That had her questioning whether one spot for every four units (21 parking spots in total if the development goes ahead as planned) would be enough to accommodate those working at the building and what alternatives there would be if no on-site parking was available. Simard responded that typically when no on-site parking is available, drivers park on adjacent streets.

Simard also said she looked at other areas and learned the one parking spot per four units is more parking than similar facilities have elsewhere in the country.

Meanwhile, after purchasing both 468 Range Rd. and 25 Rhine Way behind it, Borud said a boundary realignment to increase the Range Road lot from its current 3,708 square meters to 4,265 square metres into a portion of the Rhine Way property is being put forward to make room for parking, waste receptacles, a green energy generation plant for the development and propane tanks.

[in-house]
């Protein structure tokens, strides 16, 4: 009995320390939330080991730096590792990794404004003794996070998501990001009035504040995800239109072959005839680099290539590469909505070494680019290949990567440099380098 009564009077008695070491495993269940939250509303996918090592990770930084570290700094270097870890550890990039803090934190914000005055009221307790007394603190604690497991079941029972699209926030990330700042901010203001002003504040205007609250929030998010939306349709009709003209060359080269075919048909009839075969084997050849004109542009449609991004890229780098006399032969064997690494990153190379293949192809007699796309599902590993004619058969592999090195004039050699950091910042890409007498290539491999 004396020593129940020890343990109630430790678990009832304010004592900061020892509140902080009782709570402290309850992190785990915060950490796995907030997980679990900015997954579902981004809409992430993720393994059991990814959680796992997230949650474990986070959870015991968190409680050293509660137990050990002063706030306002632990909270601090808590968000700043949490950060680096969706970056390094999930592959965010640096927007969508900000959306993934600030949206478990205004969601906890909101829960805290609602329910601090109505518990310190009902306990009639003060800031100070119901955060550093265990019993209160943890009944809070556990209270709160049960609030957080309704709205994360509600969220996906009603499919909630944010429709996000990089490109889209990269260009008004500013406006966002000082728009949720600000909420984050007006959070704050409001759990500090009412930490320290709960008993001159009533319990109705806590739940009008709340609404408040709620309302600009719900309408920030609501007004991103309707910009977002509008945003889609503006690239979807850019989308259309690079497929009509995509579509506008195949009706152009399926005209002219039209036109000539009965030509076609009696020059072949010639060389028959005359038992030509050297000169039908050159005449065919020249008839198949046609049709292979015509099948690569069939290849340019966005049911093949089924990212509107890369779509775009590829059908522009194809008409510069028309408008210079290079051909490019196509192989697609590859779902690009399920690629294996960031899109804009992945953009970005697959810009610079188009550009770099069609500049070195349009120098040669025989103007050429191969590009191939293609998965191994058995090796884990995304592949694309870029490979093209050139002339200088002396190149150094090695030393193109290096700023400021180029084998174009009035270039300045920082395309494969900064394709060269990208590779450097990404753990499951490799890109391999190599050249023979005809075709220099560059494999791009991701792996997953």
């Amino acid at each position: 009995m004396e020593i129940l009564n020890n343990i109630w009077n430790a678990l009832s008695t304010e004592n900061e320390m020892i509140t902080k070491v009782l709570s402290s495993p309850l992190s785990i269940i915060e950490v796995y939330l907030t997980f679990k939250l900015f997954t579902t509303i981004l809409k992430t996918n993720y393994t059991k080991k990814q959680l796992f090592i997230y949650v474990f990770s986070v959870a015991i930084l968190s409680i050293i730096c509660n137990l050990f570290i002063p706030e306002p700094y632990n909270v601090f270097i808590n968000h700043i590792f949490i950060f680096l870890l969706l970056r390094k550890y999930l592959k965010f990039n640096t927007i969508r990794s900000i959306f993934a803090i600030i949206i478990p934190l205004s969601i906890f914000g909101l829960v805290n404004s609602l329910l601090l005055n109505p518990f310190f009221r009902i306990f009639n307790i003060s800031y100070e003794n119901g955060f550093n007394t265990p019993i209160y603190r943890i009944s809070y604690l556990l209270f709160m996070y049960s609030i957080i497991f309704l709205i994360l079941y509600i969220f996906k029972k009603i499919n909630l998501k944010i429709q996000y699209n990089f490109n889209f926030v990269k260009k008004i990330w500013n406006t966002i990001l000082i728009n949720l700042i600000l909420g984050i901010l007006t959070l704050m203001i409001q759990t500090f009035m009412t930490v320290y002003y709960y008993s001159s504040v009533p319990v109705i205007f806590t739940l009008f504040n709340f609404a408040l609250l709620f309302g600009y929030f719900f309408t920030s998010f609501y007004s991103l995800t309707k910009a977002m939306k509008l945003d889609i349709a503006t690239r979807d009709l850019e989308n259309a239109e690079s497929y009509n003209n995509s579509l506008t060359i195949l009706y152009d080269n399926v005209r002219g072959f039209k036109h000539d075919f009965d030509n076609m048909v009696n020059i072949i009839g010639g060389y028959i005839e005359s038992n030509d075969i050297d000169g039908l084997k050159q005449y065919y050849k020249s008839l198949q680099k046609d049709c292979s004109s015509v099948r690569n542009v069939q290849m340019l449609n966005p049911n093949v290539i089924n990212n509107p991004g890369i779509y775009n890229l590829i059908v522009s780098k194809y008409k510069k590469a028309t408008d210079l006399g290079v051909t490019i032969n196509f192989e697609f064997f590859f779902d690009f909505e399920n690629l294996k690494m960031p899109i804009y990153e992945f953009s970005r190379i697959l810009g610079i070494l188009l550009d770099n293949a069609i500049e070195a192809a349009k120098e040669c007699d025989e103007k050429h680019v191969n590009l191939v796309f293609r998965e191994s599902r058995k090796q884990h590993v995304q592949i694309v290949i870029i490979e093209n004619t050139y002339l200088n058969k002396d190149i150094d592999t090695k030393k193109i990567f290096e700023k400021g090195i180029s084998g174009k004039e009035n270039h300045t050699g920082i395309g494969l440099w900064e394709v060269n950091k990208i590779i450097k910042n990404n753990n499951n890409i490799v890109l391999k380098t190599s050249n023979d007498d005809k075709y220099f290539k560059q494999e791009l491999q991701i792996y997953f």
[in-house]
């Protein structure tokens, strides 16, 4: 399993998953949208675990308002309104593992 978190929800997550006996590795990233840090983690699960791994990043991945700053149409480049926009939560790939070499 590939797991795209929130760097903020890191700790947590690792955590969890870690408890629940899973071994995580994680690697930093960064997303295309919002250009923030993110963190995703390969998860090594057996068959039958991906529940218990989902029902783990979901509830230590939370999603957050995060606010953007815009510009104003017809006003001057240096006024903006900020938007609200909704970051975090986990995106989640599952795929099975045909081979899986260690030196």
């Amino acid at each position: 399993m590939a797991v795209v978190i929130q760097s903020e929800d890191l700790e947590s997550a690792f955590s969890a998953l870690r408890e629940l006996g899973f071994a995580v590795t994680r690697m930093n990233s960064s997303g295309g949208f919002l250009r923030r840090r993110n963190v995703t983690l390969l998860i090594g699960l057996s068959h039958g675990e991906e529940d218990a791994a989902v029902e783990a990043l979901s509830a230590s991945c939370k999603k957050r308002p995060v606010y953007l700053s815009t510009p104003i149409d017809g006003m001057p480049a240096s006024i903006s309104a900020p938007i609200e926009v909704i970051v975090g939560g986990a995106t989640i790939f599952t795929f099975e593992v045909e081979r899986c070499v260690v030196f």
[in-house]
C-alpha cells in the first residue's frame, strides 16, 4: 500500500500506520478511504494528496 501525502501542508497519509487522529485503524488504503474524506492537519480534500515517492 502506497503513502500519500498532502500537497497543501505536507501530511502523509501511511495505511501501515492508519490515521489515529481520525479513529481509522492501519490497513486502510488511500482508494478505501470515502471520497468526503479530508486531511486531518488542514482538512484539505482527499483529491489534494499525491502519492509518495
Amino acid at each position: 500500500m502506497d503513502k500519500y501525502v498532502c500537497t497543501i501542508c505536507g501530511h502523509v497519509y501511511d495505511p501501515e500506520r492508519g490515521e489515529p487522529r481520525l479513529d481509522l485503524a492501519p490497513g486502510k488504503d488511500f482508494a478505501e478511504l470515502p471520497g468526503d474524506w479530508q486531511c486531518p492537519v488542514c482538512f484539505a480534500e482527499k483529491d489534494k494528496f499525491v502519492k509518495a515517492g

Coun. Dan Boyd declared a conflict on the issue and left the room during Borud’s presentation and discussion on the request.

Members will vote on first reading of the proposed changes Nov. 25. If first reading is approved a public hearing will be held Jan. 13 and a report on the hearing would be presented at council’s Feb. 3 meeting with second and third reading being voted on Feb. 10.

Contact Stephanie Waddell at stephanie.waddell@yukon-news.com

Housing

Get local stories you won't find anywhere else right to your inbox.
Sign up here

Just Posted

Arrest made in 2019 Ross River murder